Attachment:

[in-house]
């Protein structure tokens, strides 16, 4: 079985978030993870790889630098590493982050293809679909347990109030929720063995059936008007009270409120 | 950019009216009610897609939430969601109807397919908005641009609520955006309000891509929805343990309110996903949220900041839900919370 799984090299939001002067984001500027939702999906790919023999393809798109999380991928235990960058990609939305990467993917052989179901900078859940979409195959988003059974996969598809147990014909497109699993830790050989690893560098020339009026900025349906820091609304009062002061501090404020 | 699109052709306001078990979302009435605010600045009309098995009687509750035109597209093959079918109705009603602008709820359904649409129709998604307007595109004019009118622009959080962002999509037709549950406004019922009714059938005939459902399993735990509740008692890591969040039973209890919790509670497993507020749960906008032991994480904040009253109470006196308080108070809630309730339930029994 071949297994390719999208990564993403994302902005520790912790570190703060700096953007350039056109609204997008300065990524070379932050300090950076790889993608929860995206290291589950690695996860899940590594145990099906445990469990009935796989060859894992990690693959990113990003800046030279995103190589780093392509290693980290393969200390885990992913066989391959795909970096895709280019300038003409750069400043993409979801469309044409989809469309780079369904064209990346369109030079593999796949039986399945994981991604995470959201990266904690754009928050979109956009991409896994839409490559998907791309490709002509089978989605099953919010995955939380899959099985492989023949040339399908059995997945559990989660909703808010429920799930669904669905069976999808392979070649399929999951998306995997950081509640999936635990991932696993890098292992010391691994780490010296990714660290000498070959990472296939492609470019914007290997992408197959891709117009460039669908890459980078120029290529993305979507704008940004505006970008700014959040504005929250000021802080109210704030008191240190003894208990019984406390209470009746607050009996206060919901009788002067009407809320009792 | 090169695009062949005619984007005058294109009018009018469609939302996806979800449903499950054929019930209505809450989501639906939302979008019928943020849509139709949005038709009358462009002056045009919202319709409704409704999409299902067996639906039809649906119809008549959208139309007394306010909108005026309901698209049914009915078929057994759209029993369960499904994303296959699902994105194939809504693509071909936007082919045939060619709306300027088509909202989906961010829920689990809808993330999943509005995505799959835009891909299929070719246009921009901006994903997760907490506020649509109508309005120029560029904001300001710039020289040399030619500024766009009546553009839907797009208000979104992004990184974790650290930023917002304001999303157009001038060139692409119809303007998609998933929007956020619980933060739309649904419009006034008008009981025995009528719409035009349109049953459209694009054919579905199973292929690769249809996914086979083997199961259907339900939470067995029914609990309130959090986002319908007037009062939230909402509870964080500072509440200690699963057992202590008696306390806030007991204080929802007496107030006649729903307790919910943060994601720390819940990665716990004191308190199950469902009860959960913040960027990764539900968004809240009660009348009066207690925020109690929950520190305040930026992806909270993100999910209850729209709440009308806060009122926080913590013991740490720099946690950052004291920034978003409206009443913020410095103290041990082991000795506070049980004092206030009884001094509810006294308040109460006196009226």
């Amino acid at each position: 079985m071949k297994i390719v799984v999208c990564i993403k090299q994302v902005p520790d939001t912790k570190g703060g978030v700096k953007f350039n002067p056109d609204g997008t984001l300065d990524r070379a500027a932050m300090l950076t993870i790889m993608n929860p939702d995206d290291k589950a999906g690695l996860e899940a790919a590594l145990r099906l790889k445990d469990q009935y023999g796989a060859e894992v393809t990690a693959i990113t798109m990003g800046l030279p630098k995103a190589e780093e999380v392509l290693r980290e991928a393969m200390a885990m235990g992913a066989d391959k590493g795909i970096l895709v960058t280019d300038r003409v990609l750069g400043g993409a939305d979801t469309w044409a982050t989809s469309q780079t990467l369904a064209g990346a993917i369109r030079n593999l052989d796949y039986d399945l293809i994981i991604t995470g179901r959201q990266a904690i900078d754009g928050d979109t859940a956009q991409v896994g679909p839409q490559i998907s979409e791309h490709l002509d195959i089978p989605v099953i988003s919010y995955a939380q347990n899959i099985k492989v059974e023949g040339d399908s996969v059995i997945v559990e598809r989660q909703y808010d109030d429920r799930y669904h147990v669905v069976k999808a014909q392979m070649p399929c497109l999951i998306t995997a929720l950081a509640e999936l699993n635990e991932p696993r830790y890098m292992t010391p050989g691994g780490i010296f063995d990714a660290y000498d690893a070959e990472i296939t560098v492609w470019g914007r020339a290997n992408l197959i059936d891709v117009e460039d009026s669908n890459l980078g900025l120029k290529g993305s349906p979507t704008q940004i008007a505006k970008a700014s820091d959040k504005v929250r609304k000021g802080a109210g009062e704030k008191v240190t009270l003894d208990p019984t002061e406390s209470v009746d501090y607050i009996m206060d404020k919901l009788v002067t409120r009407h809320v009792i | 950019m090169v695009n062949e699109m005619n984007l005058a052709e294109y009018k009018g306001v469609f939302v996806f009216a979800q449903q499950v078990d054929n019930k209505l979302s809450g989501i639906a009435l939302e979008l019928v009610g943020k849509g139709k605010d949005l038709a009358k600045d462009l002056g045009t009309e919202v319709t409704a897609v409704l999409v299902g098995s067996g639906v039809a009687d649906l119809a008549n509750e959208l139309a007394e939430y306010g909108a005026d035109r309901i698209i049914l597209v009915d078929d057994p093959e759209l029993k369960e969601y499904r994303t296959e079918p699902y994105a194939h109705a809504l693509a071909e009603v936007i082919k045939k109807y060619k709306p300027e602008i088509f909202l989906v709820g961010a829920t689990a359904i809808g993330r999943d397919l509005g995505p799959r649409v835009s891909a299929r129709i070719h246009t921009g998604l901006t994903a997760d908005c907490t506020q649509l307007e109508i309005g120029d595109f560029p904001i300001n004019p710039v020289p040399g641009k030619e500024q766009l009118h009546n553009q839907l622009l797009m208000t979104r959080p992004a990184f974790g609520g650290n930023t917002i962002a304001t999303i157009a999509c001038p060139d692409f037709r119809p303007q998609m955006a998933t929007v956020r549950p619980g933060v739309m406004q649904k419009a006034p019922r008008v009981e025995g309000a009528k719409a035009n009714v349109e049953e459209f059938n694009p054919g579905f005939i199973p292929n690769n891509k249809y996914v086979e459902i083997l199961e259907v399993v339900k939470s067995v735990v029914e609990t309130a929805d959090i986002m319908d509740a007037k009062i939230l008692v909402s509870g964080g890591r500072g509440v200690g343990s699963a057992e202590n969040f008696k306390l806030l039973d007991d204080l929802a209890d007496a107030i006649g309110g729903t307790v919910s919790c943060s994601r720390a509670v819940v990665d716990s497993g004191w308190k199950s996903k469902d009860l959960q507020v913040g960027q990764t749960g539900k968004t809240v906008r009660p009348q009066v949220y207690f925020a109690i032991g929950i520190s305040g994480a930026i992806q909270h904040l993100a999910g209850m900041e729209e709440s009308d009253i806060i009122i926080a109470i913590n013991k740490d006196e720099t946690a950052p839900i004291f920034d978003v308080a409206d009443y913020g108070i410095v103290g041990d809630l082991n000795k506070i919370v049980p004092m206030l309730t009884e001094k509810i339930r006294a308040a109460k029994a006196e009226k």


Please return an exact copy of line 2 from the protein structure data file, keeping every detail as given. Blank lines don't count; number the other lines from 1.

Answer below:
């Protein structure tokens, strides 16, 4: 079985978030993870790889630098590493982050293809679909347990109030929720063995059936008007009270409120 | 950019009216009610897609939430969601109807397919908005641009609520955006309000891509929805343990309110996903949220900041839900919370 799984090299939001002067984001500027939702999906790919023999393809798109999380991928235990960058990609939305990467993917052989179901900078859940979409195959988003059974996969598809147990014909497109699993830790050989690893560098020339009026900025349906820091609304009062002061501090404020 | 699109052709306001078990979302009435605010600045009309098995009687509750035109597209093959079918109705009603602008709820359904649409129709998604307007595109004019009118622009959080962002999509037709549950406004019922009714059938005939459902399993735990509740008692890591969040039973209890919790509670497993507020749960906008032991994480904040009253109470006196308080108070809630309730339930029994 071949297994390719999208990564993403994302902005520790912790570190703060700096953007350039056109609204997008300065990524070379932050300090950076790889993608929860995206290291589950690695996860899940590594145990099906445990469990009935796989060859894992990690693959990113990003800046030279995103190589780093392509290693980290393969200390885990992913066989391959795909970096895709280019300038003409750069400043993409979801469309044409989809469309780079369904064209990346369109030079593999796949039986399945994981991604995470959201990266904690754009928050979109956009991409896994839409490559998907791309490709002509089978989605099953919010995955939380899959099985492989023949040339399908059995997945559990989660909703808010429920799930669904669905069976999808392979070649399929999951998306995997950081509640999936635990991932696993890098292992010391691994780490010296990714660290000498070959990472296939492609470019914007290997992408197959891709117009460039669908890459980078120029290529993305979507704008940004505006970008700014959040504005929250000021802080109210704030008191240190003894208990019984406390209470009746607050009996206060919901009788002067009407809320009792 | 090169695009062949005619984007005058294109009018009018469609939302996806979800449903499950054929019930209505809450989501639906939302979008019928943020849509139709949005038709009358462009002056045009919202319709409704409704999409299902067996639906039809649906119809008549959208139309007394306010909108005026309901698209049914009915078929057994759209029993369960499904994303296959699902994105194939809504693509071909936007082919045939060619709306300027088509909202989906961010829920689990809808993330999943509005995505799959835009891909299929070719246009921009901006994903997760907490506020649509109508309005120029560029904001300001710039020289040399030619500024766009009546553009839907797009208000979104992004990184974790650290930023917002304001999303157009001038060139692409119809303007998609998933929007956020619980933060739309649904419009006034008008009981025995009528719409035009349109049953459209694009054919579905199973292929690769249809996914086979083997199961259907339900939470067995029914609990309130959090986002319908007037009062939230909402509870964080500072509440200690699963057992202590008696306390806030007991204080929802007496107030006649729903307790919910943060994601720390819940990665716990004191308190199950469902009860959960913040960027990764539900968004809240009660009348009066207690925020109690929950520190305040930026992806909270993100999910209850729209709440009308806060009122926080913590013991740490720099946690950052004291920034978003409206009443913020410095103290041990082991000795506070049980004092206030009884001094509810006294308040109460006196009226």